8. The continuous web of material of claim 7 produced by the further process of continuously moving said web through a coating station located before said curing unit, and coating said web in said coating station with a radiation curable coating on at least a portion of said web, wherein said curing unit rapidly cures said ink and said coating on said web to provide a high gloss, medium gloss or matte finish thereon.
EP82305358A 1981-10-09 1982-10-08 Continuous web printing apparatus, process and product thereof Withdrawn EP0078120A1 (en)

Priority Applications (2)

Application Number Priority Date Filing Date Title
US06/309,923 US4410560A (en) 1981-10-09 1981-10-09 Continuous web printing apparatus, process and product thereof
US309923 1999-05-11

Publications (1)

Publication Number Publication Date
EP0078120A1 true EP0078120A1 (en) 1983-05-04

Family

ID=23200243

Family Applications (1)

Application Number Title Priority Date Filing Date
EP82305358A Withdrawn EP0078120A1 (en) 1981-10-09 1982-10-08 Continuous web printing apparatus, process and product thereof

Country Status (2)

Country Link
US (1) US4410560A (en)
EP (1) EP0078120A1 (en)

Cited By (3)

* Cited by examiner, † Cited by third party
Publication number Priority date Publication date Assignee Title
GB2142579A (en) * 1983-05-13 1985-01-23 Canon Kk Curing printed images
GB2284787A (en) * 1993-12-14 1995-06-21 Coates Brothers Plc Printing process
EP0737593A2 (en) * 1995-04-12 1996-10-16 Westvaco Corporation A lid having a cured overprint varnish

Families Citing this family (23)

* Cited by examiner, † Cited by third party
Publication number Priority date Publication date Assignee Title
US4860685A (en) * 1985-07-10 1989-08-29 Smith Richard D Treatment of cellulosic materials
US5387304A (en) * 1988-09-27 1995-02-07 Ciba-Geigy Corporation Application of a painted carrier film to a three-dimensional substrate
US5968605A (en) * 1997-02-27 1999-10-19 Acushnet Company Electron beam radiation curable inks for game balls, golf balls and the like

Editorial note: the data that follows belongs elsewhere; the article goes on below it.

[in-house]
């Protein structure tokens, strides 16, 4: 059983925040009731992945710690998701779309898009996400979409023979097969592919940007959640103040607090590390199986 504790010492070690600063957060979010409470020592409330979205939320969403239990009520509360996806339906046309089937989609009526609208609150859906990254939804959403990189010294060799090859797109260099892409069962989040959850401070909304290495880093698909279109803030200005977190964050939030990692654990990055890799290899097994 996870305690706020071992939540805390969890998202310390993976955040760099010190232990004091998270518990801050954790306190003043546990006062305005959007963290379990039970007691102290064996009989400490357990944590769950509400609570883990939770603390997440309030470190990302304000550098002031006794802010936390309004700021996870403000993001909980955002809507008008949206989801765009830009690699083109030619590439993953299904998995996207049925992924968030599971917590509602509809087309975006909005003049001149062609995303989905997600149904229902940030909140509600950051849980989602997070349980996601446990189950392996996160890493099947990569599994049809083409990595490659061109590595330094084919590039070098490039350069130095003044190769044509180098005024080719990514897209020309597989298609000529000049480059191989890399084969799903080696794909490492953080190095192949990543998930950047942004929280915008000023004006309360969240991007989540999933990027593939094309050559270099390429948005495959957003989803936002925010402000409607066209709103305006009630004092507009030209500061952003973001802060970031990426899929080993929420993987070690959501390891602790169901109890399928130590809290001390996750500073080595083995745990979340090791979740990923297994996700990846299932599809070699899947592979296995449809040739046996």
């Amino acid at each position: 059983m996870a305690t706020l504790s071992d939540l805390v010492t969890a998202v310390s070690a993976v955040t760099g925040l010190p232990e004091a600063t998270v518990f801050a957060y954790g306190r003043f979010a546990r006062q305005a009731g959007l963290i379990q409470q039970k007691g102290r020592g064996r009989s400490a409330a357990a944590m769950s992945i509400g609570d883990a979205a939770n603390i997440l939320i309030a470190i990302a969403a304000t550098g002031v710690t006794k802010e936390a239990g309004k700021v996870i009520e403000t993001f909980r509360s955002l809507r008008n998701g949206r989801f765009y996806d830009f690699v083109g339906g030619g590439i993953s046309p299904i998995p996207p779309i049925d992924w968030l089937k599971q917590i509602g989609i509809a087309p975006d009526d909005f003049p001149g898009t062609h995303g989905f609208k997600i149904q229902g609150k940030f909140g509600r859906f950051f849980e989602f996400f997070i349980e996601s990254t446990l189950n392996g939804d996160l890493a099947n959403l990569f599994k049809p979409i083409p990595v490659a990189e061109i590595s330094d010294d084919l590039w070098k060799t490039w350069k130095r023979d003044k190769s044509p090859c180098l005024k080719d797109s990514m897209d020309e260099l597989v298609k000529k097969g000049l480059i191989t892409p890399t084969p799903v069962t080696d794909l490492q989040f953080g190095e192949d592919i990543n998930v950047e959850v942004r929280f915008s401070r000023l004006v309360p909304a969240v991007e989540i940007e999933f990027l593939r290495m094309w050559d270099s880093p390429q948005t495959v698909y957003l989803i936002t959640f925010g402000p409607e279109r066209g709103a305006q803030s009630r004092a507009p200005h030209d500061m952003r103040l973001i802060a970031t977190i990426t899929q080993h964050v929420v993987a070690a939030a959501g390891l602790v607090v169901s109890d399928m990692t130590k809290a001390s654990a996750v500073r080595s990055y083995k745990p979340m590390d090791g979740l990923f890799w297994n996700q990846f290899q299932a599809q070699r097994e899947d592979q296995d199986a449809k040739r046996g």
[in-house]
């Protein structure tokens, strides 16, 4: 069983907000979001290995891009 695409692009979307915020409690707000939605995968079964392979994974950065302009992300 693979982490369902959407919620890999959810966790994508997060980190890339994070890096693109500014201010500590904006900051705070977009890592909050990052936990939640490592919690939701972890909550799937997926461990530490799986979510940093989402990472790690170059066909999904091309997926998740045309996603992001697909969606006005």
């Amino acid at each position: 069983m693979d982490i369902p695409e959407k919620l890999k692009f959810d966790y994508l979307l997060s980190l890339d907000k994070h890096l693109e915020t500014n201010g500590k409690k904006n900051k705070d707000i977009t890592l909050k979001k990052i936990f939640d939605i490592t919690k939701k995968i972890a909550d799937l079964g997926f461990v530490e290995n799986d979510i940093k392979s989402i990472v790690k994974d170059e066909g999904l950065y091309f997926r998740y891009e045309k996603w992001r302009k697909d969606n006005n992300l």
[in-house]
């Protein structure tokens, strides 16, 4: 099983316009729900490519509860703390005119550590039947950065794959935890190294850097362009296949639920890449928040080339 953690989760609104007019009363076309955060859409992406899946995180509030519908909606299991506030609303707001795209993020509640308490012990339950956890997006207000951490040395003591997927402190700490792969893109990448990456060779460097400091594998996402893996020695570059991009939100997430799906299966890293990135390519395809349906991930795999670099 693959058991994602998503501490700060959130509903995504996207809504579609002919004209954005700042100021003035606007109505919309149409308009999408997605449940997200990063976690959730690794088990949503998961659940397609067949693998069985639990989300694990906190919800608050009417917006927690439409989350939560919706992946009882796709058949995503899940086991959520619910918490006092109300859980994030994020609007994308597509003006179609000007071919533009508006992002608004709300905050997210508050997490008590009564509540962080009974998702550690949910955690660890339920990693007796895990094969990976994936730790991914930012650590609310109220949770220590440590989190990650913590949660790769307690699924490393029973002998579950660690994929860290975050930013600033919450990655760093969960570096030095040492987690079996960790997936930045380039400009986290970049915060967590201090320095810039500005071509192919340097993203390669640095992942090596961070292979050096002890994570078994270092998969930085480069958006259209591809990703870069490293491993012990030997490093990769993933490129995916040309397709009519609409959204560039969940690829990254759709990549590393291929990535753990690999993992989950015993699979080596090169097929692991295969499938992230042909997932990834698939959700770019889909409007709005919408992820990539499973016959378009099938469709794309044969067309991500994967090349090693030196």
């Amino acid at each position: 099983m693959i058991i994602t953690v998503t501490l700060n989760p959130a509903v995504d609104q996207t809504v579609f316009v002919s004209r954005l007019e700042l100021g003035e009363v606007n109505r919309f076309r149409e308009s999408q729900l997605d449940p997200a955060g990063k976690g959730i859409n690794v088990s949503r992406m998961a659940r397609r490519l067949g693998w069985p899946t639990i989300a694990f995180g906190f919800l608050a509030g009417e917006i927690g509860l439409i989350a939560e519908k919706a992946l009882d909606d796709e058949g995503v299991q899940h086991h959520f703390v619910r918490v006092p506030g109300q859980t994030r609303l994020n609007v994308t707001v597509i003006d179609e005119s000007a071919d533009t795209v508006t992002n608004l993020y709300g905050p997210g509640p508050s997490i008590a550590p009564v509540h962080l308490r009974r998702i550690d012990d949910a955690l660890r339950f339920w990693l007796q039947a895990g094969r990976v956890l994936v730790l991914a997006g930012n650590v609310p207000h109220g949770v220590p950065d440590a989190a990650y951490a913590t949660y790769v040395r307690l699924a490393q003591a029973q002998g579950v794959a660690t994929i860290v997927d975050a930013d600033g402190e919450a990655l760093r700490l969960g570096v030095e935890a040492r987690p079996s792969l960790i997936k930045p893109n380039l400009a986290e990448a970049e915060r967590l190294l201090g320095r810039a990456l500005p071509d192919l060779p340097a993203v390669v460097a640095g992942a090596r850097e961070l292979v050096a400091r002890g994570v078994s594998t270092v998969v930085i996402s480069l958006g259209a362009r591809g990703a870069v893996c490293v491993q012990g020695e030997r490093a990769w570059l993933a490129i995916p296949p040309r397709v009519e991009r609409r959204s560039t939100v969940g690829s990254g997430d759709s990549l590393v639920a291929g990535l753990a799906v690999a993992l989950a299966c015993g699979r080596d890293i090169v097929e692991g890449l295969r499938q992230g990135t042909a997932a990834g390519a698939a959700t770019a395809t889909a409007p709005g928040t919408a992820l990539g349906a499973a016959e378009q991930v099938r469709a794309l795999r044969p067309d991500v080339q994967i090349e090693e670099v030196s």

US6488993B2 (en) 1997-07-02 2002-12-03 William V Madigan Process for applying a coating to sheet metal
US6004629A (en) * 1997-07-02 1999-12-21 Madigan; William Vincent Process for applying a coating to sheet metal
US6528127B1 (en) 1999-03-08 2003-03-04 Cryovac, Inc. Method of providing a printed thermoplastic film having a radiation-cured overprint coating
MXPA02011659A (en) * 2000-06-06 2003-03-27 Cryovac Inc Printed thermoplastic film with radiation-cured overprint varnish.
US7608312B1 (en) 2000-09-08 2009-10-27 Cryovac, Inc. Printed antifog film
US7279205B2 (en) * 2001-02-07 2007-10-09 Sonoco Development, Inc. Packaging material
US6926951B2 (en) * 2001-04-04 2005-08-09 Sonoco Development, Inc. Laminate for gum packaging
US6732451B2 (en) * 2001-04-11 2004-05-11 Intermec Ip Corp. UV curing module for label printer
US6743492B2 (en) 2001-08-01 2004-06-01 Sonoco Development, Inc. Laminate for coffee packaging with energy cured coating
JP4003163B2 (en) * 2002-01-15 2007-11-07 富士フイルム株式会社 Multi-layer coating film manufacturing equipment
US6739716B2 (en) 2002-06-10 2004-05-25 Océ Display Graphics Systems, Inc. Systems and methods for curing a fluid
US20040244907A1 (en) * 2003-06-06 2004-12-09 Huffer Scott W. Methods of making printed labels and labeling articles
SE526700C2 (en) * 2003-06-19 2005-10-25 Tetra Laval Holdings & Finance Apparatus and method for sterilizing an electron beam material web
EP1616710A1 (en) * 2004-07-01 2006-01-18 Alcan Technology & Management Ltd. Process for manufacturing a packing material
US7685738B2 (en) * 2005-02-04 2010-03-30 Printing Research, Inc. Computer to plate color sensor and drying/curing system and method
US20070074986A1 (en) * 2005-10-05 2007-04-05 Medora King Gift wrap dispensing system
US10336520B2 (en) * 2016-04-15 2019-07-02 The Imagine Group, Llc Single-ply, non-corrugated materials suitable for decorative wrapping
USD858113S1 (en) 2016-12-21 2019-09-03 The Imagine Group, Llc Material for decorative wrapping
USD891788S1 (en) 2017-01-09 2020-08-04 The Imagine Group, Llc Material for decorative wrapping
JP2020152048A (en) * 2019-03-22 2020-09-24 コニカミノルタ株式会社 Image formation device and image formation method

Citations (4)

* Cited by examiner, † Cited by third party
Publication number Priority date Publication date Assignee Title
GB1261329A (en) * 1966-12-12 1972-01-26 Francis Stephen Ulrich A process for applying a protective film to unset printing ink on a substrate
JPS5110856A (en) * 1974-07-16 1976-01-28 Nippon Synthetic Chem Ind Horibiniruarukoorukeiseikeibutsuno seizohoho
US4224369A (en) * 1974-11-06 1980-09-23 Union Carbide Corporation Method for coating or printing using acrylated epoxidized soybean oil urethane compositions
US4246297A (en) * 1978-09-06 1981-01-20 Energy Sciences Inc. Process and apparatus for the curing of coatings on sensitive substrates by electron irradiation

Family Cites Families (12)

* Cited by examiner, † Cited by third party
Publication number Priority date Publication date Assignee Title
US2956904A (en) * 1954-11-04 1960-10-18 Minnesota Mining & Mfg Pressure-sensitive adhesive tapes